Influence of surgical time on post-surgical visual acuity in patients undergoing small incision cataract surgery: a prospective study

Vasu Kamaladevi Lathika, Susan Prakash Minu, K. Skariah Charles


Background: Cataract surgery is one of the commonest surgical procedures in Ophthalmology. This study aimed at evaluating the influence of duration of surgery on post-operative vision in patients who underwent uneventful small incision cataract surgery.

Methods: All patients (66.3±8.6 years of age), who underwent small incision cataract surgery after a complete preoperative evaluation. Duration of surgery starting from draping to sub conjunctival injection of amikacin after surgery was noted. The patients were grouped based on surgical time. Best corrected visual acuity was recorded in all patients on post-operative day one and also one month after surgery. The data was subjected to statistical analysis.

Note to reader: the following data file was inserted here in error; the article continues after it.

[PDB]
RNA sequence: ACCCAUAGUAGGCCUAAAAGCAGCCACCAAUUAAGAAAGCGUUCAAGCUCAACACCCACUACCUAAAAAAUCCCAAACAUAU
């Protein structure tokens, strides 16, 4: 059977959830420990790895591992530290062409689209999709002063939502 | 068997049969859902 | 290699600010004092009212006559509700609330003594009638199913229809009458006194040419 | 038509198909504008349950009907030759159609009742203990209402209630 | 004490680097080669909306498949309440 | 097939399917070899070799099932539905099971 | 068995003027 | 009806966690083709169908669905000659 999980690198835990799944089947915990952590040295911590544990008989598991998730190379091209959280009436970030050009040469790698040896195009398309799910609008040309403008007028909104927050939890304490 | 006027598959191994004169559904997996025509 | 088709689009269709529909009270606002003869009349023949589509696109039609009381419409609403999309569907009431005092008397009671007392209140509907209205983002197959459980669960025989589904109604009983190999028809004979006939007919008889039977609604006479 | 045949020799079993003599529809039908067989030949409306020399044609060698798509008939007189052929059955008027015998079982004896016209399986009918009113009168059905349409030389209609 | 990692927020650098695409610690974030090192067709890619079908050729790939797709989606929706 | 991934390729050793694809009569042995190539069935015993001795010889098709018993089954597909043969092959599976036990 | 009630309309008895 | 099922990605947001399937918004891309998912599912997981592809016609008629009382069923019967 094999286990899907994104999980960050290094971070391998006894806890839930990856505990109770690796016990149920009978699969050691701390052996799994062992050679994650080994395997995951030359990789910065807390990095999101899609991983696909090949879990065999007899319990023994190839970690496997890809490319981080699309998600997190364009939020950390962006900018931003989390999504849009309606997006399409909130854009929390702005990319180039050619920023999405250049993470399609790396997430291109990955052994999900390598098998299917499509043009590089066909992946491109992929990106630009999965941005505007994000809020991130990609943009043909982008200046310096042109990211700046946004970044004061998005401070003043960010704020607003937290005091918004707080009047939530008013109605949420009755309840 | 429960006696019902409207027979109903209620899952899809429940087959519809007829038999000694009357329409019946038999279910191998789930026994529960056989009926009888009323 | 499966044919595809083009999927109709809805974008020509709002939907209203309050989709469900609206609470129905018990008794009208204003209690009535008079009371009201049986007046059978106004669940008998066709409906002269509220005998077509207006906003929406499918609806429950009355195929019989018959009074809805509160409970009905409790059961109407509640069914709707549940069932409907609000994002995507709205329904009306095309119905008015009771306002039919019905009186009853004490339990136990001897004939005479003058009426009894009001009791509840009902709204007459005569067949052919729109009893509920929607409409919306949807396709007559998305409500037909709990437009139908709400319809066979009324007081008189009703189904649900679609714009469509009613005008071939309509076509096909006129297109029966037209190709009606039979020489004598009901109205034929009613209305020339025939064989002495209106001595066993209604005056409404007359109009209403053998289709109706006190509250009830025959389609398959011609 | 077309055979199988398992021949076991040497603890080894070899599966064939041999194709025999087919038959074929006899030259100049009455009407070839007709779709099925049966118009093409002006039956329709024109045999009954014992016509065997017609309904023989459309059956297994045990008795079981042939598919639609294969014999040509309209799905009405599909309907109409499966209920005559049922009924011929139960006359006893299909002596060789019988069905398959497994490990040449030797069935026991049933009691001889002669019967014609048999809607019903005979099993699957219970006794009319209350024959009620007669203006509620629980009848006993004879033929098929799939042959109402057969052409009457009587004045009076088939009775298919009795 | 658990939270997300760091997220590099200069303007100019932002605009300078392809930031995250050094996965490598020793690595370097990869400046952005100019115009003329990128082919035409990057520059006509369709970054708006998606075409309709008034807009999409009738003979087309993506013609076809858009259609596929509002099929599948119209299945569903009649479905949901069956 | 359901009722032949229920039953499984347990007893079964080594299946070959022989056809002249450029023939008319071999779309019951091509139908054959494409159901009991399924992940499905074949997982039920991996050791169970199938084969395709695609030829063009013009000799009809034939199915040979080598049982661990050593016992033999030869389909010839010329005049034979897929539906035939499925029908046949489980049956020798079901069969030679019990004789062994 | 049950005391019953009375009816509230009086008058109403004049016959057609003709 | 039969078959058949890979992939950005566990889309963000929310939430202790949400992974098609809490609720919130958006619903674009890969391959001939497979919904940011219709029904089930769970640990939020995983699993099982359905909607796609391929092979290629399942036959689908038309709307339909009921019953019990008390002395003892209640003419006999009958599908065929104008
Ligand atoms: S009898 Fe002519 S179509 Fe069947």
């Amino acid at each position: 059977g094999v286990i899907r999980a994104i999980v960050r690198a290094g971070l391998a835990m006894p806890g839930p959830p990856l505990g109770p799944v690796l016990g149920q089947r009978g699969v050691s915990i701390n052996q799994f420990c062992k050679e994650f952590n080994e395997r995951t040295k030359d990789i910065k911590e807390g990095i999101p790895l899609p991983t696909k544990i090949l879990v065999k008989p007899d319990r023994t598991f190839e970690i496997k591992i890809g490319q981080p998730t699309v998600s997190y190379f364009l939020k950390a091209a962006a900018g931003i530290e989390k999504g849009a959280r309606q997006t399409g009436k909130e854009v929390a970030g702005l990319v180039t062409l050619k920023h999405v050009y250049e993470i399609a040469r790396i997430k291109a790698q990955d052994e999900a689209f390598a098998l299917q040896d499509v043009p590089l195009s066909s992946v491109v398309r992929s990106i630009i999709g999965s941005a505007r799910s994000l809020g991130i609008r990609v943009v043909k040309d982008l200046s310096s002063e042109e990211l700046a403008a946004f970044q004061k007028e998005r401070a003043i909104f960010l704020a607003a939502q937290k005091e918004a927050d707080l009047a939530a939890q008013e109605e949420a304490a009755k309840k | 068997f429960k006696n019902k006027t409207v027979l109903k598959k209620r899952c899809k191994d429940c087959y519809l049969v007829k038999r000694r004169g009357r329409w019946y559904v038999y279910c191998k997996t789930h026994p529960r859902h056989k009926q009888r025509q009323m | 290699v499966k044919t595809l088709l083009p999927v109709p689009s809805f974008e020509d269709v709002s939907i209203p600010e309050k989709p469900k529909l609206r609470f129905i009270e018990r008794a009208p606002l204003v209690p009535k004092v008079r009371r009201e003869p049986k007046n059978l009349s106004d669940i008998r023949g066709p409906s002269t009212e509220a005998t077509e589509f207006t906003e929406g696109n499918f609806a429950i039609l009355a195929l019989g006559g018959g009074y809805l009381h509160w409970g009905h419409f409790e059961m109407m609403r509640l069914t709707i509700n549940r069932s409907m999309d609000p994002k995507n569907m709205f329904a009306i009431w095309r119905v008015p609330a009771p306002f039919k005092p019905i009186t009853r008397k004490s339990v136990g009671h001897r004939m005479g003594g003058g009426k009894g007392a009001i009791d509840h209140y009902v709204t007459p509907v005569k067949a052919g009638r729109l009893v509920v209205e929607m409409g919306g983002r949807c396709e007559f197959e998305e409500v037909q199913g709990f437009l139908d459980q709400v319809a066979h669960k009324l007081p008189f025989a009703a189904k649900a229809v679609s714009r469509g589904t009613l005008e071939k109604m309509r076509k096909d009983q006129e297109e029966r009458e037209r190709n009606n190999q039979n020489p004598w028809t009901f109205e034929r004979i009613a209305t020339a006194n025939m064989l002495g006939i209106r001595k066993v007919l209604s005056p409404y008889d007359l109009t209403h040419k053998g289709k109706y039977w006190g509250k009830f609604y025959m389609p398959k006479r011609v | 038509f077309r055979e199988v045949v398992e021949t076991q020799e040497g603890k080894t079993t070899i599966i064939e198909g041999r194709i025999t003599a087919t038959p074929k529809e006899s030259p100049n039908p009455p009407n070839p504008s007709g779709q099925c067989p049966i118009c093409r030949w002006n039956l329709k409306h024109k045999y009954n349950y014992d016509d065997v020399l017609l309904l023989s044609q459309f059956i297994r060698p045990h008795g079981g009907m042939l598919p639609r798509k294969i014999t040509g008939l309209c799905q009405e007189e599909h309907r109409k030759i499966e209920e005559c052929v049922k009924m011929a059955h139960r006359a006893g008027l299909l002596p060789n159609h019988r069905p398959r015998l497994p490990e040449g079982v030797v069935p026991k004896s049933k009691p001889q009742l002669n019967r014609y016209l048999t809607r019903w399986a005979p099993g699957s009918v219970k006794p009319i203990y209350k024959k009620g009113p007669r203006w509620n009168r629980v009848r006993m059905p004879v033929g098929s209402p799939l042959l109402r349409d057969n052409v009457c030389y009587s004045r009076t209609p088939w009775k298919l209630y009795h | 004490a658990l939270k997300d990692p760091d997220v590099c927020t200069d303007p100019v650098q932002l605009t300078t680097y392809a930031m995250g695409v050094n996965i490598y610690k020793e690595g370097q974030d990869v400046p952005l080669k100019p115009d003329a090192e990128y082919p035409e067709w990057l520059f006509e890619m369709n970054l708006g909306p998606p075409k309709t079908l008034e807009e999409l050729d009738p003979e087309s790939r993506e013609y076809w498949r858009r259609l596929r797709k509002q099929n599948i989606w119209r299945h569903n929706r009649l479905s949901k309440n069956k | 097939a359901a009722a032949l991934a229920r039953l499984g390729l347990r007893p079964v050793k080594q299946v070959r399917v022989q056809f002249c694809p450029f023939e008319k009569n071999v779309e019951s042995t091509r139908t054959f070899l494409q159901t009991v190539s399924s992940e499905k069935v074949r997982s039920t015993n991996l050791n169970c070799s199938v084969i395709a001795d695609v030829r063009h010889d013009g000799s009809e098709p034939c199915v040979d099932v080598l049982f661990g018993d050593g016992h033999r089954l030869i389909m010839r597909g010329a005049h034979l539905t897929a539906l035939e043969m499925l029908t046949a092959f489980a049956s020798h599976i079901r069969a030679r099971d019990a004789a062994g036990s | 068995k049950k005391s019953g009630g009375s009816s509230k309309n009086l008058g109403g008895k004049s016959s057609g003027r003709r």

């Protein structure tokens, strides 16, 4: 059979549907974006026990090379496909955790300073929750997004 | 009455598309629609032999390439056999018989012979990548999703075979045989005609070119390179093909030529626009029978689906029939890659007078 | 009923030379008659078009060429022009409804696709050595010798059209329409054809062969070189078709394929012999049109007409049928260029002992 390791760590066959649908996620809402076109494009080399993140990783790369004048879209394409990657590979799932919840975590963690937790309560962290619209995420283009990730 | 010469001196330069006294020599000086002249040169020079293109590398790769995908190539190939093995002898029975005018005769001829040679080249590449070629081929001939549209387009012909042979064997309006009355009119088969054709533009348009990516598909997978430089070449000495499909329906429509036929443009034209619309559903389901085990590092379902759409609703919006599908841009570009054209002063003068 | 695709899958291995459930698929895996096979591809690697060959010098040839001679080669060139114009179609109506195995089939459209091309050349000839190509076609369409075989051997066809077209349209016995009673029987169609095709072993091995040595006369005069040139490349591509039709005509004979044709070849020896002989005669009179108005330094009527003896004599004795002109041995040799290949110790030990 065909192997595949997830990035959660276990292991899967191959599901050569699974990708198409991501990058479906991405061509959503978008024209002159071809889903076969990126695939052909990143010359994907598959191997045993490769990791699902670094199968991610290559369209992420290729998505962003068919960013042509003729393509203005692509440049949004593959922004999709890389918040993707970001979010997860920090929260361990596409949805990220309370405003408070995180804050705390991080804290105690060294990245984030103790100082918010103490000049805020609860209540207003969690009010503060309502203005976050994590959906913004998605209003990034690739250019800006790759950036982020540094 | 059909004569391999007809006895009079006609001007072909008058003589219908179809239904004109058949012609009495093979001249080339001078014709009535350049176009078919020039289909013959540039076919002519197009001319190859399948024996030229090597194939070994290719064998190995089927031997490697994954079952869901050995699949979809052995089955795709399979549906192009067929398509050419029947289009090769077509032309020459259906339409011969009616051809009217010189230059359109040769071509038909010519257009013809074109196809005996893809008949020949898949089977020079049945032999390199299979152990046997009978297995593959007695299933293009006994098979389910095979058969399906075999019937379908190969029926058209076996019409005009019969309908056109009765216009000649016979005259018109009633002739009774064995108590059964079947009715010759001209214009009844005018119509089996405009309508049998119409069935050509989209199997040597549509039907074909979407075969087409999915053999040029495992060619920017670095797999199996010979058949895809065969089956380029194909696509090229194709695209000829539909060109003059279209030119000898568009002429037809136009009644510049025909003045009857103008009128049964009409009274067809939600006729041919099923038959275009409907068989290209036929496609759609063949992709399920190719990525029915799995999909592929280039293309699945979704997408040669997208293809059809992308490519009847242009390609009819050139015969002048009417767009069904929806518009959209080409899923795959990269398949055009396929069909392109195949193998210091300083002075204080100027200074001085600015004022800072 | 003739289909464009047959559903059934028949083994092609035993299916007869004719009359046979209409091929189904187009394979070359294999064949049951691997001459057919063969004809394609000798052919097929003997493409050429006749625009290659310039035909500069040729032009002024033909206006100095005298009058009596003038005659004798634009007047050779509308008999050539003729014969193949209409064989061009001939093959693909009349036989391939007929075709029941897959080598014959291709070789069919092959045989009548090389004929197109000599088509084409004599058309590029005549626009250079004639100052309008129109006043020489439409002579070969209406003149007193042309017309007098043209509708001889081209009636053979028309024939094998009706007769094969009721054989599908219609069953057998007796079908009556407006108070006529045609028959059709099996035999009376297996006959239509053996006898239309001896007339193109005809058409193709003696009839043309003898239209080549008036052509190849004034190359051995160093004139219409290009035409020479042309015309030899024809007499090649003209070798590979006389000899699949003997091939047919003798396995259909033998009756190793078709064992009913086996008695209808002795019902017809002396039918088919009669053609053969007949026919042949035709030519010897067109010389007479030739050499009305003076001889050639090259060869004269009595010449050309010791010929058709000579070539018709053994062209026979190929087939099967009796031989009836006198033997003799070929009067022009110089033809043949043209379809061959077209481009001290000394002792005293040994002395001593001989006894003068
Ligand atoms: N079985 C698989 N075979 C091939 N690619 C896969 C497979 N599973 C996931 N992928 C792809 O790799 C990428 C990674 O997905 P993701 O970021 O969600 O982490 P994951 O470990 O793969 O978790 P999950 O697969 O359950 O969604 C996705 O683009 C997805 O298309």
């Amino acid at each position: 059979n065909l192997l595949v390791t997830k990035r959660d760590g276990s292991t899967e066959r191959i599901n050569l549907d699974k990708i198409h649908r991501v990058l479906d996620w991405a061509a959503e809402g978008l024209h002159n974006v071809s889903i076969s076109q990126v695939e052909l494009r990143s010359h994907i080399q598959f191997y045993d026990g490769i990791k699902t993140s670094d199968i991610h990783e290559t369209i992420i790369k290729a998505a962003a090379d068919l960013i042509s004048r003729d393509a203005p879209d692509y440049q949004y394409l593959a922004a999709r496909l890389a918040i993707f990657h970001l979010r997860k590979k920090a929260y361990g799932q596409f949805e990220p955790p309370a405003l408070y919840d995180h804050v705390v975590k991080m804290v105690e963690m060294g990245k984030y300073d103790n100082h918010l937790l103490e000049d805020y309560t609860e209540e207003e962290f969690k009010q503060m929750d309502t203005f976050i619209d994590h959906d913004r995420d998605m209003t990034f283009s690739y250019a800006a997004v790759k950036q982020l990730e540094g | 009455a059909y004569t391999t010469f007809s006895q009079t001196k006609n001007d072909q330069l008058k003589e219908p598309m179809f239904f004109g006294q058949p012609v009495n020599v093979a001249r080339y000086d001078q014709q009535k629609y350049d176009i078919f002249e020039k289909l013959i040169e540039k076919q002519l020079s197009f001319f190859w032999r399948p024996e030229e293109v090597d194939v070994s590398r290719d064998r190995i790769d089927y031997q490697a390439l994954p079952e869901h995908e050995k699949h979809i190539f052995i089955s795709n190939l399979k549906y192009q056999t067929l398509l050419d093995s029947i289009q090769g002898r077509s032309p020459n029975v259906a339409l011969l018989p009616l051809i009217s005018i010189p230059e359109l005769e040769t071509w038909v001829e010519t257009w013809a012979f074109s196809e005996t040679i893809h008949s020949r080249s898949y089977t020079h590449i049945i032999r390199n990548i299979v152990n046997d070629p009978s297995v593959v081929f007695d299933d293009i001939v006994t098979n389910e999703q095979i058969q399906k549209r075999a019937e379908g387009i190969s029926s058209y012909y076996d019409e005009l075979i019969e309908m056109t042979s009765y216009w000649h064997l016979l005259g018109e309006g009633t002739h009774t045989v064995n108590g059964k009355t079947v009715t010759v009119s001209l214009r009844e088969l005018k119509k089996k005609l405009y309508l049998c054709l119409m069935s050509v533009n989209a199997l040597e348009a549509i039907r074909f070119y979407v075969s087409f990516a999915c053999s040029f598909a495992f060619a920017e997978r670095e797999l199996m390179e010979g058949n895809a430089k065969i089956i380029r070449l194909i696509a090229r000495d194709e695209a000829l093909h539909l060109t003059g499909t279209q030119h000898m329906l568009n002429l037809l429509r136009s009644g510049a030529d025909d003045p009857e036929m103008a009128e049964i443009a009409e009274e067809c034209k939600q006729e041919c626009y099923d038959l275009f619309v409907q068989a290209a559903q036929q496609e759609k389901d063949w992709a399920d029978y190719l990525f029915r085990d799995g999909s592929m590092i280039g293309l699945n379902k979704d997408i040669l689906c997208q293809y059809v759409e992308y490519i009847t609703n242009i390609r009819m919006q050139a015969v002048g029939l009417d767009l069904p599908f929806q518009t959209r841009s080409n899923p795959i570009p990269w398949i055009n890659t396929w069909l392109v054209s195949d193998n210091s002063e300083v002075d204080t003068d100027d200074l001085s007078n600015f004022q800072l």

Results: Ninety one patients were included in this study. More number of patients (47/91) was found in group with 26-35 min surgical time, whereas only 9 patients were found in 46-55 min group. A week correlation was found between surgical timing with PSVA on 1st (r = 0.2034, 95% CI = -0.00772-0.3971, two tailed p = 0.051) or on the 30th day (r= 0.1024; 95% CI = -0.1107-0.3066, two tailed p =0.33). No significant difference was found in the PSVA of 1st day (p=0.699) or 30th day (p=0.150) when compared between the groups. However, the difference was found to be significant between the mean value of POVA between the 1st and 30th day in all groups.

Conclusions: Surgical time did not emerge as a significant influence on long term post-operative visual outcome following uncomplicated Small incision cataract surgery.



Amikacin, Cataract, Cystoid macular oedema, Steroids, Tonometry, Visual acuity

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